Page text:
District Court Grants Motion to Dismiss Relators’ Claims in One of the First Post-Escobar Decisions
The District Court for the Eastern District of Washington recently granted the defendants’ Motion to Dismiss relators’ claims in a consolidated False Claims Act lawsuit against Monaco Enterprises, Inc. (“MEI”). MEI provides security and fire detection products, installation, and services to a variety of customers, including the U.S. military.
The lawsuit, brought by former employees of MEI, alleges that MEI fraudulently overbilled the government, charged the government for good and services that it did not provide, made misrepresentations related to the goods and services, and provided goods and services that did not meet the contractually required standards. The government joined the relators only on the allegations that MEI billed the government for services not actually rendered and concealed deceptive charging practices with regards to travel costs. In a lengthy complaint spanning more than 100 pages, the government also brought additional claims against MEI for breach of contract, unjust enrichment, and payment by mistake.
Defendants brought a motion to dismiss the relators’ claims in April 2016, prior to the Supreme Court’s decision in Escobar. That decision clarified that misrepresentations must be material in order to support an FCA claim under the implied-certification theory. The district court’s opinion included an analysis of Escobar, noting the Supreme Court’s holding that materiality standard applied to federal pleading requirements as well as to decisions on the merits. Under this standard, a pleading is insufficient if it merely alleges “the Government made the statutory, regulatory or contractual requirement a condition of payment or would have the option to decline payment if it knew of the noncompliance.” The court found that the relators’ complaints did not meet this heightened pleading standard, “fail[ing] to identify the allegedly false statement, the materiality of the statement, or allege facts to establish a causal link between the false statements and payments or approval of a claim.” The Court’s decision contains little in the way of gloss on the Supreme Court’s standard. The Government’s claims, however, remain pending and subject to further briefing, meaning the Court may have further occasion to identify the contours of the implied-certification doctrine.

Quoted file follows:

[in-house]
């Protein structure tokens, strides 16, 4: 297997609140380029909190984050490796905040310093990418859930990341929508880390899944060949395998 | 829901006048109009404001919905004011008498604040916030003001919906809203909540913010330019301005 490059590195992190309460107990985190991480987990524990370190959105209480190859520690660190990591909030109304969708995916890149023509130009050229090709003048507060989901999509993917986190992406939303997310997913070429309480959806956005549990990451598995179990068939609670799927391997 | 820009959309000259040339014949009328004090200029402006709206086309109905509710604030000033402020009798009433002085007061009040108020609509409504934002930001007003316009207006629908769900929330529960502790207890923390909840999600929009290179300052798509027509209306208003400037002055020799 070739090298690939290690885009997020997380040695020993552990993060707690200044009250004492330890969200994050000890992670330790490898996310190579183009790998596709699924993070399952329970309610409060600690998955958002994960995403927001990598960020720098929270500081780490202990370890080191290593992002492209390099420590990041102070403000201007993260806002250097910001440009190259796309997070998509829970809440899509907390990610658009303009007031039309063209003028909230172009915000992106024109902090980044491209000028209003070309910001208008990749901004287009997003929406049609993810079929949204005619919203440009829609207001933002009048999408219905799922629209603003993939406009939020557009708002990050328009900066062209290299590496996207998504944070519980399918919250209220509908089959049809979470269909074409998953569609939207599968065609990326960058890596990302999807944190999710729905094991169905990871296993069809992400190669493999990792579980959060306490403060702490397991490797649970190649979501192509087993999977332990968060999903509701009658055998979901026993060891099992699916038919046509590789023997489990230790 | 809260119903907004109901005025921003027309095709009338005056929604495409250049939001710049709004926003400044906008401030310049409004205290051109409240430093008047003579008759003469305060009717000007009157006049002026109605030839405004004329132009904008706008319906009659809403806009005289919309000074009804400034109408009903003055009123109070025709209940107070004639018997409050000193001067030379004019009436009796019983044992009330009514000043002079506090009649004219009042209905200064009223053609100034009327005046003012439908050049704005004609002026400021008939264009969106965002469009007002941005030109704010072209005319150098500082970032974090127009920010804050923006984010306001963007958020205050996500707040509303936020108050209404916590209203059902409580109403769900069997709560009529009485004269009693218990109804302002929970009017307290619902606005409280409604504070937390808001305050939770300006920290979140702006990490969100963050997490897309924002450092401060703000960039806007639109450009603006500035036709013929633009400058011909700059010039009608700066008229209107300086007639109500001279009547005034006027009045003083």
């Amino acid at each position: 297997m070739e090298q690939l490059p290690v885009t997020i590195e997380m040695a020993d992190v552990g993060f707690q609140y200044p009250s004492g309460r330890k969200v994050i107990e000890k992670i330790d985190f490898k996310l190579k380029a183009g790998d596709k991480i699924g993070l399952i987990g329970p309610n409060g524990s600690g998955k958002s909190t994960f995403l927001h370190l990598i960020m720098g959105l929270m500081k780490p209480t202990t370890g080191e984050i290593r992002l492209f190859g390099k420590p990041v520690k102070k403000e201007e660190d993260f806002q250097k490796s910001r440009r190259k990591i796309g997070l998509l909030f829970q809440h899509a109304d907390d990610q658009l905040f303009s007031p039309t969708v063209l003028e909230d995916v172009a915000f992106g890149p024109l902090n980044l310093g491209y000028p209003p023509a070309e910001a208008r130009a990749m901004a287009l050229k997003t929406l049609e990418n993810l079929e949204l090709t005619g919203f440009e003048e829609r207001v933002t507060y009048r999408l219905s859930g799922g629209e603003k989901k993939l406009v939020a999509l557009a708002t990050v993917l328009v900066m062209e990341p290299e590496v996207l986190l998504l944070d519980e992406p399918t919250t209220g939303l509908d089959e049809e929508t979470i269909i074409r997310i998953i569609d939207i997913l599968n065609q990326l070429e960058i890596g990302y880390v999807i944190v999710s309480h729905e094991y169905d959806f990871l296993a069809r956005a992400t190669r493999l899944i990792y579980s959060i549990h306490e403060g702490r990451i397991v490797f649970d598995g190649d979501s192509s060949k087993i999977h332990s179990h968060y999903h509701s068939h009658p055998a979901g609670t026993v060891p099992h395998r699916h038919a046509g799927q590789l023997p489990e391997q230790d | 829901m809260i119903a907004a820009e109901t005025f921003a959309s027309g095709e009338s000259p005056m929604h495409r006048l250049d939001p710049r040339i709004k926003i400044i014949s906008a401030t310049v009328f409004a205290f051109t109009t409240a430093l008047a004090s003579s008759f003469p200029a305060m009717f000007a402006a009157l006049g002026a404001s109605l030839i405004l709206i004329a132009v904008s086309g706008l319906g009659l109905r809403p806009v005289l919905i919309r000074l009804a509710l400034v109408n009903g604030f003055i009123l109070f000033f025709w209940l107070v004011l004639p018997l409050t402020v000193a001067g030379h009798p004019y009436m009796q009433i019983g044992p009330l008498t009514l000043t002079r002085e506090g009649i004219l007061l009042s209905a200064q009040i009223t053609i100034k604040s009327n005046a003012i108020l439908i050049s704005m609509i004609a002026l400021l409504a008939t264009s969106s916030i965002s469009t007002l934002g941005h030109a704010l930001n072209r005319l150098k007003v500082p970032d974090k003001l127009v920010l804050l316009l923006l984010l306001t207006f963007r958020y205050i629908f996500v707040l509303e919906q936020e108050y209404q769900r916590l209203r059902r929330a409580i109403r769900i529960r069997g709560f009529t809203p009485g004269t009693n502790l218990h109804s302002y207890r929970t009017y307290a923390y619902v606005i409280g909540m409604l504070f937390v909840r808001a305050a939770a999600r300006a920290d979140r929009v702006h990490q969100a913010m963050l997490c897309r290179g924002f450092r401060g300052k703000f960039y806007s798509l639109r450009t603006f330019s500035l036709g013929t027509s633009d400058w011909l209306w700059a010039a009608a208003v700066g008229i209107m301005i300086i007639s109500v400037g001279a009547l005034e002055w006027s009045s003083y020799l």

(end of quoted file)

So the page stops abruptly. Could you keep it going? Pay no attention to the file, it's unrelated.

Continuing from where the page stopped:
The case is United States ex rel. Voss v. Monaco Enterprises, Inc., No. 12-046 (E. D. Wash.).